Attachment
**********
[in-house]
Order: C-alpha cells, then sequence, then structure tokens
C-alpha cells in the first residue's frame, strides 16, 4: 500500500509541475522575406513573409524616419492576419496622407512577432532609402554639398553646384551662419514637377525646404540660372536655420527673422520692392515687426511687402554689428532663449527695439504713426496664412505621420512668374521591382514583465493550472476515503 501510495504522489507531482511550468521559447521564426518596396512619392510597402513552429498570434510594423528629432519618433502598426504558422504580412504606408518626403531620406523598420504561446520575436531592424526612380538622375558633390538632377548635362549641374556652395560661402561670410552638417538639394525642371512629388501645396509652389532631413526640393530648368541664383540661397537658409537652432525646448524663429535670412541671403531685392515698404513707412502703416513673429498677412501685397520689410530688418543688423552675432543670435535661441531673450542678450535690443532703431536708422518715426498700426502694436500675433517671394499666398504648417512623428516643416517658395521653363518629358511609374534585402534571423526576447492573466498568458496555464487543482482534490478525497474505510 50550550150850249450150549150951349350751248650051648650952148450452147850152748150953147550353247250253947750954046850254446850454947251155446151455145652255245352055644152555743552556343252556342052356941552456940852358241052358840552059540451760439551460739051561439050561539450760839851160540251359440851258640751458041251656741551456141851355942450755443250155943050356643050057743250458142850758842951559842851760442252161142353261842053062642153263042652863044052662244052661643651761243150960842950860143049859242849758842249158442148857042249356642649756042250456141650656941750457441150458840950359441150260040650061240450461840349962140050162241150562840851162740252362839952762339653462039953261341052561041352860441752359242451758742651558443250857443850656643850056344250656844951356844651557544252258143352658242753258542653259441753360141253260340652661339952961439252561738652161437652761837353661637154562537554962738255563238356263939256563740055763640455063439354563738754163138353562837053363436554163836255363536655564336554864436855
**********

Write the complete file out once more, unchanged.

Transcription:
[in-house]
Order: C-alpha cells, then sequence, then structure tokens
C-alpha cells in the first residue's frame, strides 16, 4: 500500500509541475522575406513573409524616419492576419496622407512577432532609402554639398553646384551662419514637377525646404540660372536655420527673422520692392515687426511687402554689428532663449527695439504713426496664412505621420512668374521591382514583465493550472476515503 501510495504522489507531482511550468521559447521564426518596396512619392510597402513552429498570434510594423528629432519618433502598426504558422504580412504606408518626403531620406523598420504561446520575436531592424526612380538622375558633390538632377548635362549641374556652395560661402561670410552638417538639394525642371512629388501645396509652389532631413526640393530648368541664383540661397537658409537652432525646448524663429535670412541671403531685392515698404513707412502703416513673429498677412501685397520689410530688418543688423552675432543670435535661441531673450542678450535690443532703431536708422518715426498700426502694436500675433517671394499666398504648417512623428516643416517658395521653363518629358511609374534585402534571423526576447492573466498568458496555464487543482482534490478525497474505510 50550550150850249450150549150951349350751248650051648650952148450452147850152748150953147550353247250253947750954046850254446850454947251155446151455145652255245352055644152555743552556343252556342052356941552456940852358241052358840552059540451760439551460739051561439050561539450760839851160540251359440851258640751458041251656741551456141851355942450755443250155943050356643050057743250458142850758842951559842851760442252161142353261842053062642153263042652863044052662244052661643651761243150960842950860143049859242849758842249158442148857042249356642649756042250456141650656941750457441150458840950359441150260040650061240450461840349962140050162241150562840851162740252362839952762339653462039953261341052561041352860441752359242451758742651558443250857443850656643850056344250656844951356844651557544252258143352658242753258542653259441753360141253260340652661339952961439252561738652161437652761837353661637154562537554962738255563238356263939256563740055763640455063439354563738754163138353562837053363436554163836255363536655564336554864436855